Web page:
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Posts from the ‘Techniques’ Category


Re-learning to walk

In March 2007, we organised a series of workshops by Hsueh-tze Lee. After hearing so much about her, finally got some first-hand experiences!

Here are some snippets of thoughts after the lessons, which (the writing, that is…) have stayed in incubation for the better part of a year. 🙂

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The look and feel

“It’s not how it looks, but how it feels.”

Over dinner tonight, this phrase popped into my head suddenly.

I guess it may have something to do with the conversation I had with a friend after the milonga on the previous night?

Basically he was commenting on the quality of the performances he witnessed at a milonga. While the Asian performers were impeccable in their execution and timing, the Argentinian couple which followed the first performance committed some errors here and there. Nevertheless he still preferred the number by the Argentinian couple because they danced with feelings and had more emotional “content”.

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Active following

Over the last weekend, Hsueh-tze Lee had just completed the latest series of workshops in Singapore.

As on previous trips, she again emphasized the benefits of “active following” for followers. In fact, after having taken her classes as well as having danced with her in the milongas, I have very high regard for her excellent following and sensitive leading, and some first-hand experience of how active following can enhance the dance experience.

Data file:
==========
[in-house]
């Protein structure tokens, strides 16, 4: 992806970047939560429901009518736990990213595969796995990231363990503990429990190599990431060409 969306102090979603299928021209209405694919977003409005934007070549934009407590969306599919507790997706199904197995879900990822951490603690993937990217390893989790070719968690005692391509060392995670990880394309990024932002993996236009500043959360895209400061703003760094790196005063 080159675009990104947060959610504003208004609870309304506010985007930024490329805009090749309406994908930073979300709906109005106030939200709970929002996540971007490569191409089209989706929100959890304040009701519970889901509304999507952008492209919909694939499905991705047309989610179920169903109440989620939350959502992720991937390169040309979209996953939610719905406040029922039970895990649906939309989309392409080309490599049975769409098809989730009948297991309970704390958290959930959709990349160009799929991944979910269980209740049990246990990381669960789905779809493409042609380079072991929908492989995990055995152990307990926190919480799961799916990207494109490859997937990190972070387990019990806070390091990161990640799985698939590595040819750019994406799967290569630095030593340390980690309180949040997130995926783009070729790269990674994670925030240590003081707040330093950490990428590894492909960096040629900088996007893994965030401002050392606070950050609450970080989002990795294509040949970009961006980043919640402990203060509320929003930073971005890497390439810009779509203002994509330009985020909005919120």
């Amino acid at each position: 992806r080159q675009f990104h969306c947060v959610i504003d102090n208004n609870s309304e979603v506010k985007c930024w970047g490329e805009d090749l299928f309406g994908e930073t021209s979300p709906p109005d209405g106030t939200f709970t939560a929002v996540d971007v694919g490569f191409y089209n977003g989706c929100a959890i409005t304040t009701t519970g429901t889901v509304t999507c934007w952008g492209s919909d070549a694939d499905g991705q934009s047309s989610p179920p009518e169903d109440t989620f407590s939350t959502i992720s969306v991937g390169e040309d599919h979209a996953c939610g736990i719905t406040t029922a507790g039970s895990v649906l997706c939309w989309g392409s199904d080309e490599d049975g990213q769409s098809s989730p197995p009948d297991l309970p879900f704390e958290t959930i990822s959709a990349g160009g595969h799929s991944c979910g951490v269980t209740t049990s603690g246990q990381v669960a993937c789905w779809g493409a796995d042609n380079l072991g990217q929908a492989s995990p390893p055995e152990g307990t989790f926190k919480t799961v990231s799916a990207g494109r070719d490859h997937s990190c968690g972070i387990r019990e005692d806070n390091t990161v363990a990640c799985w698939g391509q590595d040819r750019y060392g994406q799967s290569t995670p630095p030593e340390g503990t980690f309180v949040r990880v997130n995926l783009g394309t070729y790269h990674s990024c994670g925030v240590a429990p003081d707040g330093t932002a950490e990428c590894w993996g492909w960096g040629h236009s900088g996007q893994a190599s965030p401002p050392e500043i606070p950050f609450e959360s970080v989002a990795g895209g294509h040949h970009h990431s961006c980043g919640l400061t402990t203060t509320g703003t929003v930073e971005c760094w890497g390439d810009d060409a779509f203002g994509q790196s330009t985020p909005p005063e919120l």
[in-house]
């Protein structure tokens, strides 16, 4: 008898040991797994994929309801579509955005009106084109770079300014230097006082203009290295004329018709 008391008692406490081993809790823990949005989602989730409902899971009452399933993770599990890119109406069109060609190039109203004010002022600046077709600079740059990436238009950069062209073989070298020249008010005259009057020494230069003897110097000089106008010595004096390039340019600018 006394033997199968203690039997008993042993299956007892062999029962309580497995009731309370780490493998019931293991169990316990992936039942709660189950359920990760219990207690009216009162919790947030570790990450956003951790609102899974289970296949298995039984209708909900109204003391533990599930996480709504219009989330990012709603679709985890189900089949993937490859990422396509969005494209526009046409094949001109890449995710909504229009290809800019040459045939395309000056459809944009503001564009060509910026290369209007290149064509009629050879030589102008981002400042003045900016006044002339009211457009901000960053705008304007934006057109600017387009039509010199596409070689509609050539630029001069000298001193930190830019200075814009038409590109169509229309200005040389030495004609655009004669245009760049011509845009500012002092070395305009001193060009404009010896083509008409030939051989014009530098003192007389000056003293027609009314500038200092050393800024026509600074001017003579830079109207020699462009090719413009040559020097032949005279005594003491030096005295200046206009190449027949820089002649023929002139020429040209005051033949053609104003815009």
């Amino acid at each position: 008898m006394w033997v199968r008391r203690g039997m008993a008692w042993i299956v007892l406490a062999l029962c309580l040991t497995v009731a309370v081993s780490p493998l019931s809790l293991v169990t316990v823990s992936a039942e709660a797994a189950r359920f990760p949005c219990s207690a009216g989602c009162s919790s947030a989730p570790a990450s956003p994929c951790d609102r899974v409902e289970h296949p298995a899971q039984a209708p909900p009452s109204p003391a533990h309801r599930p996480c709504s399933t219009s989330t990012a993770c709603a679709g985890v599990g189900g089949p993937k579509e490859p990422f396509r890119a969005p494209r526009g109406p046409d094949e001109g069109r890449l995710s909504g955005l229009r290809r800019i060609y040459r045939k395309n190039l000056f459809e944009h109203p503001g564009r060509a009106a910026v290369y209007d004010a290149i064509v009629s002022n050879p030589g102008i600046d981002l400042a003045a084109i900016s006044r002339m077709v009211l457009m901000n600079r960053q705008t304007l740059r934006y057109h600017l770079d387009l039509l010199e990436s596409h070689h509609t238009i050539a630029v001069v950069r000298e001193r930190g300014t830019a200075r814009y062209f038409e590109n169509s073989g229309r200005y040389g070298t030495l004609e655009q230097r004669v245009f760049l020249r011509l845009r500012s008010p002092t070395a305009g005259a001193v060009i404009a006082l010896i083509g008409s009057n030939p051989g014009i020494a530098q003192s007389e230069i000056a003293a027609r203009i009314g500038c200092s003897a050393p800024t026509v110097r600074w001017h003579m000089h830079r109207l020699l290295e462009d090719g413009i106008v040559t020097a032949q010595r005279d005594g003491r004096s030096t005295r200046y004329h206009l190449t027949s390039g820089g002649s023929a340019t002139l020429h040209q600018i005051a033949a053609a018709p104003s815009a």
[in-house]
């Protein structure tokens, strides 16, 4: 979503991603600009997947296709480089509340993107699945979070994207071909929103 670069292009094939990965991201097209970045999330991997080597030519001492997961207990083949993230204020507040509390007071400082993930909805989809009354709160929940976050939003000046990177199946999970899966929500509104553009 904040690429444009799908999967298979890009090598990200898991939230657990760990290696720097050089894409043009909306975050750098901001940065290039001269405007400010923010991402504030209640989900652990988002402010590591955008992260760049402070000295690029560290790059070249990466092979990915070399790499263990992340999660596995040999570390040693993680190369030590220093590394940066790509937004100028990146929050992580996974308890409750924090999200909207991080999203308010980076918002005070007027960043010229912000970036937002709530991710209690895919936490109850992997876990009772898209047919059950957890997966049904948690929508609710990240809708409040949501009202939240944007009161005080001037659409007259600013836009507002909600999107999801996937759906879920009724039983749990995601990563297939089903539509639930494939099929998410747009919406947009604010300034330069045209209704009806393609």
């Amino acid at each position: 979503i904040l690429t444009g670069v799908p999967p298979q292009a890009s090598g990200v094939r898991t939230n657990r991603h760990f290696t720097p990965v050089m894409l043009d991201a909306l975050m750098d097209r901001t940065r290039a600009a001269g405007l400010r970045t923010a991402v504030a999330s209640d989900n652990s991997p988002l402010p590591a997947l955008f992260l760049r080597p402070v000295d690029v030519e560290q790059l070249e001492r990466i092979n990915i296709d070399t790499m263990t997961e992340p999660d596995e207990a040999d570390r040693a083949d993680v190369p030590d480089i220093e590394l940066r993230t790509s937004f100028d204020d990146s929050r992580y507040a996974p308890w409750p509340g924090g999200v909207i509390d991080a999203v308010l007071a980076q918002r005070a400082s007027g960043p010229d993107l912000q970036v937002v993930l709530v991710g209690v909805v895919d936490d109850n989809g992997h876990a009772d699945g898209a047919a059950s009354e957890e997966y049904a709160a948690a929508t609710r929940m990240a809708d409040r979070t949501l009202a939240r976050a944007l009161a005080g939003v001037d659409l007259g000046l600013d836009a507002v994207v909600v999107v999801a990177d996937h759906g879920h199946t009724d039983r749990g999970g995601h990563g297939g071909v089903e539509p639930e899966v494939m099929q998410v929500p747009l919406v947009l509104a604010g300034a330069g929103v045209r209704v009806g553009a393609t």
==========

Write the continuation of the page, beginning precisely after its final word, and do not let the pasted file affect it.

Now what do I mean (or what I understood it to be, from leader’s perspective) by “active following”?

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The simple truth

Over the past weekend, I attended the first half of Hsueh-tze’s Art of Tango workshop series which will run over two weekends. I am happy to say that while some of the materials taught were already familiar to me, I was still able to pick up many subtle technical points. If anything, I think her demonstration of different ways of dancing to D’Arienzo’s “La Bruja” was well worth the price of admission, as they say!

Something that was mentioned in the class really stuck in my mind. A statement which Hsueh-tze attributed to one of her former students went something like this:

A good leader makes everything “simple” (for the follower).

Here the word “simple” can be taken to mean “effortless”. In other words, a key characteristic of a good lead is clarity, so that there is no ambiguity in the follower’s mind and no further interpretation is necessary.

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